Correspondence address: Dr BM Popkin, University of North Carolina at Chapel Hill, University Square, CB#8120, 123 W Franklin Street, Chapel Hill, NC 27516-3997, USA. Tel.: 1 919 966 1732; Fax: 1 919 966 9159 Email: [email protected]


BM Popkin easier comparison of the results. This research used all countries for which both sets of data were available. These numbered 98 in 1962 and 133 in 1990. When a similar analysis was made using alternative samples that consisted of countries with full sets of data in both 1962 and 1990, the results were identical. Results and Discussion Nutrition transition in China Dramatic shifts in food consumption and physical activity patterns are occurring in most east and south-east Asian countries. China, with the world's fastest growing economy, is still in the relatively early stages of nutrition transition. As demonstrated below, countries with emerging economies, such as China, experience nutrition transition much sooner and at a much lower level of GNP than may have been expected from the earlier experience of the US and western European societies. Dietary change in China has been extremely rapid. Over the past decade, China has attained a high measure of food security and has seen marked changes in the adequacy and structure of the diet.5 What is most remarkable is that the traditional Chinese low-fat diet now appears to be possibly more a reflection of poverty rather than of a concern for good nutrition and health. The data in Fig. 1 present information on the proportion of adults who consume higher-fat diets. The classic Chinese low-fat diet appears to have been lost in the eating pattern shift that has accompanied the economic revolution in China. Upper-income respondents were more likely to consume a diet deriving more than 30% of energy from fat. By 1993, higher-income urban populations were far more likely to consume a diet deriving greater than 30% of energy from fat than were rural and lower-income households. The proportion of upper-income respondents who were consuming a relatively high-fat diet rose from 22.8 to 66.6% between 1989 and 1993. It is important to add that a minuscule proportion of the Chinese diet comes from imported foods and also from food consumed away from home. These changes appear to be basic shifts in eating preferences induced mainly by shifts in income, prices and food availability rather than by the modern food industry and the mass media. At the same time, on the activity side, there has also been a rapid shift in Asia towards much more of a service sector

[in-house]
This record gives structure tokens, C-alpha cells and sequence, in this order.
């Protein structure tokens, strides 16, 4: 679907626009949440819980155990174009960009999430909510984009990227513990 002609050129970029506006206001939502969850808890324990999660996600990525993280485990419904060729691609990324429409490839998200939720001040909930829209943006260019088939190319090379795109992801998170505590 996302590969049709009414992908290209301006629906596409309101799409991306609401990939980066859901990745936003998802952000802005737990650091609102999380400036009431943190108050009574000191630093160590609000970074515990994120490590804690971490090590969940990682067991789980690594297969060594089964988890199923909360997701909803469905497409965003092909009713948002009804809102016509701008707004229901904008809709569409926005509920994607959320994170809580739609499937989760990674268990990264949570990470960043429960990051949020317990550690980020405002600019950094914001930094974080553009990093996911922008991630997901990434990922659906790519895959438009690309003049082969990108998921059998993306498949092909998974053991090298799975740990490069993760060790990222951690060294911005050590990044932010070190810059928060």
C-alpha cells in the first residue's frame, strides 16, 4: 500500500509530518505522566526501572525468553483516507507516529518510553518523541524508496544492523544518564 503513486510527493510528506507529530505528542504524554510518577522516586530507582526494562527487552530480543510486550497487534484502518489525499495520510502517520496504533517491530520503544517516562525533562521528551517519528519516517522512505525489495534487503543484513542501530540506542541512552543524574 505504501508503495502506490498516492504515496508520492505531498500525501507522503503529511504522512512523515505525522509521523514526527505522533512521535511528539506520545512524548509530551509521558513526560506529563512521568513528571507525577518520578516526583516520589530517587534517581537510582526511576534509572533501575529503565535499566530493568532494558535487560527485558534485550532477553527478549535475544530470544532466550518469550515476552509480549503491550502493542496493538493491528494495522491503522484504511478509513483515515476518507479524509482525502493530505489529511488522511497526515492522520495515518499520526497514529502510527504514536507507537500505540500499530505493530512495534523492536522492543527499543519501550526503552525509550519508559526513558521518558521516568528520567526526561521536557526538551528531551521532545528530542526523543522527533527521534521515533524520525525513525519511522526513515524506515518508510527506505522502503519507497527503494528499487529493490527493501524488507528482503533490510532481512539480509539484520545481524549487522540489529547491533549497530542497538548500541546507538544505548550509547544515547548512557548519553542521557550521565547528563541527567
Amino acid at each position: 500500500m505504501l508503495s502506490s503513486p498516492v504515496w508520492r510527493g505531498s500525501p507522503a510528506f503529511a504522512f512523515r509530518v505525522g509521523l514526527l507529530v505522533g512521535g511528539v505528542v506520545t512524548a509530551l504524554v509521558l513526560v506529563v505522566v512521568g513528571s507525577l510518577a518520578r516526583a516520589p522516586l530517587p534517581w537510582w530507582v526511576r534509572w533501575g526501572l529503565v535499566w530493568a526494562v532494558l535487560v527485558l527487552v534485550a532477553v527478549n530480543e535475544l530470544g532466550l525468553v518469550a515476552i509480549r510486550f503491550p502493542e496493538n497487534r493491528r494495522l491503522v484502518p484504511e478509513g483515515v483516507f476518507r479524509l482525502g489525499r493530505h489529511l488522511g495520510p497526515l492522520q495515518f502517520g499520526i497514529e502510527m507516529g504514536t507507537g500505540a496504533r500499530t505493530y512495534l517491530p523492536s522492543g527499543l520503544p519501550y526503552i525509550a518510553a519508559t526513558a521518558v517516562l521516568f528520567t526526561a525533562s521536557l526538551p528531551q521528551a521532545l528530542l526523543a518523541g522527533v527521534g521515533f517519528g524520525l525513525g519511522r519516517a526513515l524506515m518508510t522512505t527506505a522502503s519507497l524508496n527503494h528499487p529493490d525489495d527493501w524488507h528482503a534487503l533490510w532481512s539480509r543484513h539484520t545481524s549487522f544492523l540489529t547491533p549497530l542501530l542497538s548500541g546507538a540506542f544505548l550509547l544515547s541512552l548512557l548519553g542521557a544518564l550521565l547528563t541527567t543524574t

Methods The nutrition transition research programme uses large nationally representative surveys and nationwide surveys. Data collection in China followed informed consent procedures established by the Institutional Review Board of the University of North Carolina, Chapel Hill (UNC-CH) and the Institutional Review Boards of the Chinese Academy of Preventive Medicine. Families were informed about the study, its costs and its benefits and were asked to cooperate. The collection of dietary data occurred over a 3 day period. Each morning and evening, all food in the household was measured and weighed and each individual was interviewed to allow us to measure individual intake with great precision. Moreover, each of these datasets contains measures of income or expenditures for the household, which provide a basis for controlling for economic status. Elsewhere, we present in much more detail the design and methods used in this survey.5,6 The China Health and Nutrition Survey (CHNS) is an ongoing longitudinal survey that covers eight provinces in China: Guangxi, Guizhou, Henan, Hubei, Hunan, Jiangsu, Liaoning and Shangdong. Although this survey is not nationally representative, these provinces were selected to provide significant variability in geography, economic development and health indicators such that they may be considered to be generally representative of all provinces in the country. A multi-stage random cluster sampling procedure was used to draw the sample from each province. Data were collected from all household members. Trained teams measured weight using calibrated portable spring scales, with the individuals wearing lightweight clothing and no shoes. Data from the CHNS 1989, 1991 and 1993 are used in this article. Additional detail on the research design of this survey is presented elsewhere.7 Food balance data, from the Food and Agriculture Organization of the United Nations (FAO), are used here to present international comparisons on dietary patterns. Food balance data provide information about a country's average per capita dietary energy supply, which indicates the amount of food available for human consumption in the country. This is a measure of food production, taking account of imports minus exports, losses for animal feed, wastage and milling extraction rates. It ignores food lost at the retail and household level and is an approximation of average intake. In general, this is approximately 10­14% above actual food available for intake at the household level, but the overall structure of diet is remarkably similar to that seen with food balance data. The statistical analysis of the food balance data for the period 1962­1990 is based on combining data on food availability, expressed in percentage of daily energy from macronutrients, with the official estimates of gross national product (GNP), as established by the World Bank.8,9 Total national income (estimated from GNP) is divided by average household size to create a measure for per capita national income. Regression analyses were used to relate dietary data (the proportion of energy from vegetable and animal fats, carbohydrates, caloric sweeteners and protein) for those countries for which full sets of data were available in 1962 and in 1990 to the logarithm of per capita GNP. In both cases, GNP per capita was expressed in 1993 US dollars to allow for an